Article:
Monday, 17 April 2017

I have been to ... the Royal Greenwich Tall Ships Festival

As it was Easter Sunday yesterday Sue and I decided to take a bit of a break from the normal humdrum retired lives we lead and to pay a visit to Woolwich to see the Royal Greenwich Tall Ships Festival.

This event is a follow-up to the Tall Ships Festival that took place in 2014, and was based at Woolwich (on the waterfront in the old Royal Arsenal) and Greenwich (in and around the old Royal Naval Hospital/College and the Cutty Sark), with approximately half the ships taking part in the Festival being based in each. Besides the ships there were all sorts of other attractions at the venues, ranging from a farmer's market, helter-skelter, and carousel to historical re-enactors and a music/dance Festival.

As we expected the area around the Woolwich venue to be crowded, we used the local bus service to take us to the gates of the old Royal Arsenal site. (This is currently undergoing a massive redevelopment, and now includes housing, pubs, restaurants, shops, and banks as well as a station on the as-yet-to-be-finished Elizabeth Line that will connect East and West London.)

We ate lunch in the Guard House pub/restaurant which is situated near the gates onto the site ...



... and were very glad that we booked a table as it was very busy. After lunch we than had a walk around.



The first place that we stopped was the Local Heritage Centre, which now houses a small but interesting exhibition about the Royal Arsenal and the Royal Artillery. It also houses the local family history records, and is currently staging a display about the growth of part of the Woolwich/Plumstead area from 1750 until the present day.

We resisted the desire to go on the carousel, the helter-skelter, and the small Ferris wheel; instead we had a long look around the area set aside for the historical re-enactors. These included the Artillery Society Living History group ...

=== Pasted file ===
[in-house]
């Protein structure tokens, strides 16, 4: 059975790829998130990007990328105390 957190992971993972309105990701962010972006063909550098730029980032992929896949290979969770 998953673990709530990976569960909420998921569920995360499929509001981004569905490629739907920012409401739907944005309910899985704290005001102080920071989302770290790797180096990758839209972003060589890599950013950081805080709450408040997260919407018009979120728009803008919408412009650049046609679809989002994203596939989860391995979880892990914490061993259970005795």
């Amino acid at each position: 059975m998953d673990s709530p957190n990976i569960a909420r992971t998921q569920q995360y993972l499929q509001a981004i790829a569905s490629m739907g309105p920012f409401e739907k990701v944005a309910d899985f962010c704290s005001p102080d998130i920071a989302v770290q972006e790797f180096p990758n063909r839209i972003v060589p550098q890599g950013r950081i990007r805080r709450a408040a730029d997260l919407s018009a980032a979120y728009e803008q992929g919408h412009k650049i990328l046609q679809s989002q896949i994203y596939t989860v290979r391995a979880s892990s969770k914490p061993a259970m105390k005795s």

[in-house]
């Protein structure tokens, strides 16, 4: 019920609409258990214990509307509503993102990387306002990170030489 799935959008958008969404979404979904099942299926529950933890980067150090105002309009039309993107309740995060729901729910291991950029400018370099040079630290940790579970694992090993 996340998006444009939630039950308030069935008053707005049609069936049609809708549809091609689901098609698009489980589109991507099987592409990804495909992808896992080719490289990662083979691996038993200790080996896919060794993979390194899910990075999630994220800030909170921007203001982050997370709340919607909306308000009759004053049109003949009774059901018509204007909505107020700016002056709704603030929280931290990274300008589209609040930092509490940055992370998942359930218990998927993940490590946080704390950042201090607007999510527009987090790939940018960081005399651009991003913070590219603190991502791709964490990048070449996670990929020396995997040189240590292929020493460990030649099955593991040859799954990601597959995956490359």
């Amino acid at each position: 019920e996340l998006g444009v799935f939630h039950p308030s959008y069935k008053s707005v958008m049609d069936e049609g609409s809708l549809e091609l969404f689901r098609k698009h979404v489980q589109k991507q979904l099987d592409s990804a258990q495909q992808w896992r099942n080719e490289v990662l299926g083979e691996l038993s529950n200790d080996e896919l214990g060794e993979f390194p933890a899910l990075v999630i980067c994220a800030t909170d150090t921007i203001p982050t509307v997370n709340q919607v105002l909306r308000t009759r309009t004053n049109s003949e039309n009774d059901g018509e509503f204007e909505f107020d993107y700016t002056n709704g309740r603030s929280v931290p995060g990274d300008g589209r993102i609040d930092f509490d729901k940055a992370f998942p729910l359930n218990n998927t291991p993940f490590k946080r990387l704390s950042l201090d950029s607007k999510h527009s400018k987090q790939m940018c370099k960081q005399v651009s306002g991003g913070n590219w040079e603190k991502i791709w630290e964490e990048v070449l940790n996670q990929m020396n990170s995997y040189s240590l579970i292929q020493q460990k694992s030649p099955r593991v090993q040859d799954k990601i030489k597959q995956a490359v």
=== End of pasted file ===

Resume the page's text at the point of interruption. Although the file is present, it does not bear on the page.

... and the Hearts of Oak naval re-enactors group. The latter had a display about medical care aboard ships during the Napoleonic era and a very small replica cannon that children (and some adults!) could learn to load and fire.




We then made our way down to the waterfront to find a suitable place to watch the final event of the Festival ... the Tall Ships sailing down the River Thames to the sea. We found a place not far from where the Artillery Society Living History group set up their field gun to fire a salute to the first Tall Ship to sail past.




The sail past was supposed to start at 5.00pm at Greenwich and to reach Woolwich by 5.45pm. Needless to say it was late, and the first ships didn't begin to sail past us until after 6.00pm. By then the light was beginning to go and the air temperature was dropping, and when my camera battery gave out at 7.45pm (I really should have charged it before I went out!) only about half of the ships taking part had reached and passed Woolwich.

The ships that I did manage to photograph are shown below.

Nao Victoria: An exact copy of one of the ships that set out in 1522 to circumnavigate the world.


Santa Maria Manuela: A former Portuguese steel fishing vessel, she is now used as a sail training ship.


A Thames Barge: Not part of the Tall Ships sail past, but it was nice to see it!


Morgenster: A former Dutch herring lugger, she is now used as a sail training ship in the Netherlands.


Blue Clipper: Built in Sweden and owned by the Hennessy bandy company.